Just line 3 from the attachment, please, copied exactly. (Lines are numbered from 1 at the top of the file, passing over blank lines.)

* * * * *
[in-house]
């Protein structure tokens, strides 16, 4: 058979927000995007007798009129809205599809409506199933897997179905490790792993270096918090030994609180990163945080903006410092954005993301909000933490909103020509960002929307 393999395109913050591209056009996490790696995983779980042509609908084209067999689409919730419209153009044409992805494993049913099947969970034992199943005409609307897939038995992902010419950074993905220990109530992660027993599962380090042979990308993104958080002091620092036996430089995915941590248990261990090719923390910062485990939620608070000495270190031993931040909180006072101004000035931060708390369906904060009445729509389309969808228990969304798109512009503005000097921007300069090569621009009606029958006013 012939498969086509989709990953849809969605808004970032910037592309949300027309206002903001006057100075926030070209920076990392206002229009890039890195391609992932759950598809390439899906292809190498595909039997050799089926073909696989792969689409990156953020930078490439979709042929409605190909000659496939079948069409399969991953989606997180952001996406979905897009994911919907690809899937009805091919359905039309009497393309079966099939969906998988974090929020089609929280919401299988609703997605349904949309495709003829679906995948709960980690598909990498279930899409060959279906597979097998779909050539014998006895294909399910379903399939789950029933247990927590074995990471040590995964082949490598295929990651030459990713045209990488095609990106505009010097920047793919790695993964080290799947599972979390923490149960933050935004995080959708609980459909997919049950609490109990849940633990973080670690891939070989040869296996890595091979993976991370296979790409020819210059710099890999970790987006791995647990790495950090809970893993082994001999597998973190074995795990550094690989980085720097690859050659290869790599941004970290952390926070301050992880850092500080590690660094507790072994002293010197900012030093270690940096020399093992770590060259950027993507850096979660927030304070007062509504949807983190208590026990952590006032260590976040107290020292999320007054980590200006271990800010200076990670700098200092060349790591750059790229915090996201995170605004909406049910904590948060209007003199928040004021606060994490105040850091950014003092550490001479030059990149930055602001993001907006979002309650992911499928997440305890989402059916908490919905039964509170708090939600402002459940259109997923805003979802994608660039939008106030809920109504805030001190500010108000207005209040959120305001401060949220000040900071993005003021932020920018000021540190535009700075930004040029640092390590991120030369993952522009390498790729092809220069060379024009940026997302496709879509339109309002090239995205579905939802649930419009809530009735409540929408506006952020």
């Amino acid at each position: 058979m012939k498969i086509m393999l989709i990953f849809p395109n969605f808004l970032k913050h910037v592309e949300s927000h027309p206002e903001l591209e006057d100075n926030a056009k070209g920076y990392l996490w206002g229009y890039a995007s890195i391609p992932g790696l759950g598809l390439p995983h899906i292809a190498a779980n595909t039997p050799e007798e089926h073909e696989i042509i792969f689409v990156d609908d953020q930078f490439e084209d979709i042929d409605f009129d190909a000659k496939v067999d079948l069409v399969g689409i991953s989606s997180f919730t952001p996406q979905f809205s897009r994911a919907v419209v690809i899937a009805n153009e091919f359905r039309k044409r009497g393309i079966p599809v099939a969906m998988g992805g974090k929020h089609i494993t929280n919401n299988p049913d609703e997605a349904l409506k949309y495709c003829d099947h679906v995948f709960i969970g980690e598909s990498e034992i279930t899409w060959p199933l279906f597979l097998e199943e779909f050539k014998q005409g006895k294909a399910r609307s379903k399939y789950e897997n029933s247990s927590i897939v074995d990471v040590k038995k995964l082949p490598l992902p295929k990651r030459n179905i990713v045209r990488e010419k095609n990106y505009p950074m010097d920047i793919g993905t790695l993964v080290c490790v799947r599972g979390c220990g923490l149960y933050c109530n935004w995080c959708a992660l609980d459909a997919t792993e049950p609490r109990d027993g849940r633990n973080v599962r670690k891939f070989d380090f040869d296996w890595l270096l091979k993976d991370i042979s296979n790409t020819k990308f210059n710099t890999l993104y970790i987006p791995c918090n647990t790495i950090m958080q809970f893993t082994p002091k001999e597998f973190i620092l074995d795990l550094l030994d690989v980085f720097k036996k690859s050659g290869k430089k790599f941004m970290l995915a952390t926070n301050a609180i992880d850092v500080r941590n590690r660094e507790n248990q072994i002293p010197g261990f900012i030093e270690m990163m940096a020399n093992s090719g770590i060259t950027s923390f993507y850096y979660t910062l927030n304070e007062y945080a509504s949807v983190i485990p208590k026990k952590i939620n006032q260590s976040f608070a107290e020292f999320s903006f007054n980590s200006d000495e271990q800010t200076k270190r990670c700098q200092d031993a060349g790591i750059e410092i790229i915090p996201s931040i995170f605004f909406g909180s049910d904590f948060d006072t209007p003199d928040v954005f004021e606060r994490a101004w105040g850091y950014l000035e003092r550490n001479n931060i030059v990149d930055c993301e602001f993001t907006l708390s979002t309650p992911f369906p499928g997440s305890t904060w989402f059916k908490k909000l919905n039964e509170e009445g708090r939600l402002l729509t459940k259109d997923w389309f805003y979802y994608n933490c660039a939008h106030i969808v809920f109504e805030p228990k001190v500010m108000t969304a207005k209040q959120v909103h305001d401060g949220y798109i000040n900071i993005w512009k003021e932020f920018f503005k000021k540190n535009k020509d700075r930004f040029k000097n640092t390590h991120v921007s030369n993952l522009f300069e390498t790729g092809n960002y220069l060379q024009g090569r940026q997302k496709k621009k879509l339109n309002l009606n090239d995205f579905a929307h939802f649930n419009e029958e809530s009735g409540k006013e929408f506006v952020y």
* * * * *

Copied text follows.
């Amino acid at each position: 058979m012939k498969i086509m393999l989709i990953f849809p395109n969605f808004l970032k913050h910037v592309e949300s927000h027309p206002e903001l591209e006057d100075n926030a056009k070209g920076y990392l996490w206002g229009y890039a995007s890195i391609p992932g790696l759950g598809l390439p995983h899906i292809a190498a779980n595909t039997p050799e007798e089926h073909e696989i042509i792969f689409v990156d609908d953020q930078f490439e084209d979709i042929d409605f009129d190909a000659k496939v067999d079948l069409v399969g689409i991953s989606s997180f919730t952001p996406q979905f809205s897009r994911a919907v419209v690809i899937a009805n153009e091919f359905r039309k044409r009497g393309i079966p599809v099939a969906m998988g992805g974090k929020h089609i494993t929280n919401n299988p049913d609703e997605a349904l409506k949309y495709c003829d099947h679906v995948f709960i969970g980690e598909s990498e034992i279930t899409w060959p199933l279906f597979l097998e199943e779909f050539k014998q005409g006895k294909a399910r609307s379903k399939y789950e897997n029933s247990s927590i897939v074995d990471v040590k038995k995964l082949p490598l992902p295929k990651r030459n179905i990713v045209r990488e010419k095609n990106y505009p950074m010097d920047i793919g993905t790695l993964v080290c490790v799947r599972g979390c220990g923490l149960y933050c109530n935004w995080c959708a992660l609980d459909a997919t792993e049950p609490r109990d027993g849940r633990n973080v599962r670690k891939f070989d380090f040869d296996w890595l270096l091979k993976d991370i042979s296979n790409t020819k990308f210059n710099t890999l993104y970790i987006p791995c918090n647990t790495i950090m958080q809970f893993t082994p002091k001999e597998f973190i620092l074995d795990l550094l030994d690989v980085f720097k036996k690859s050659g290869k430089k790599f941004m970290l995915a952390t926070n301050a609180i992880d850092v500080r941590n590690r660094e507790n248990q072994i002293p010197g261990f900012i030093e270690m990163m940096a020399n093992s090719g770590i060259t950027s923390f993507y850096y979660t910062l927030n304070e007062y945080a509504s949807v983190i485990p208590k026990k952590i939620n006032q260590s976040f608070a107290e020292f999320s903006f007054n980590s200006d000495e271990q800010t200076k270190r990670c700098q200092d031993a060349g790591i750059e410092i790229i915090p996201s931040i995170f605004f909406g909180s049910d904590f948060d006072t209007p003199d928040v954005f004021e606060r994490a101004w105040g850091y950014l000035e003092r550490n001479n931060i030059v990149d930055c993301e602001f993001t907006l708390s979002t309650p992911f369906p499928g997440s305890t904060w989402f059916k908490k909000l919905n039964e509170e009445g708090r939600l402002l729509t459940k259109d997923w389309f805003y979802y994608n933490c660039a939008h106030i969808v809920f109504e805030p228990k001190v500010m108000t969304a207005k209040q959120v909103h305001d401060g949220y798109i000040n900071i993005w512009k003021e932020f920018f503005k000021k540190n535009k020509d700075r930004f040029k000097n640092t390590h991120v921007s030369n993952l522009f300069e390498t790729g092809n960002y220069l060379q024009g090569r940026q997302k496709k621009k879509l339109n309002l009606n090239d995205f579905a929307h939802f649930n419009e029958e809530s009735g409540k006013e929408f506006v952020y």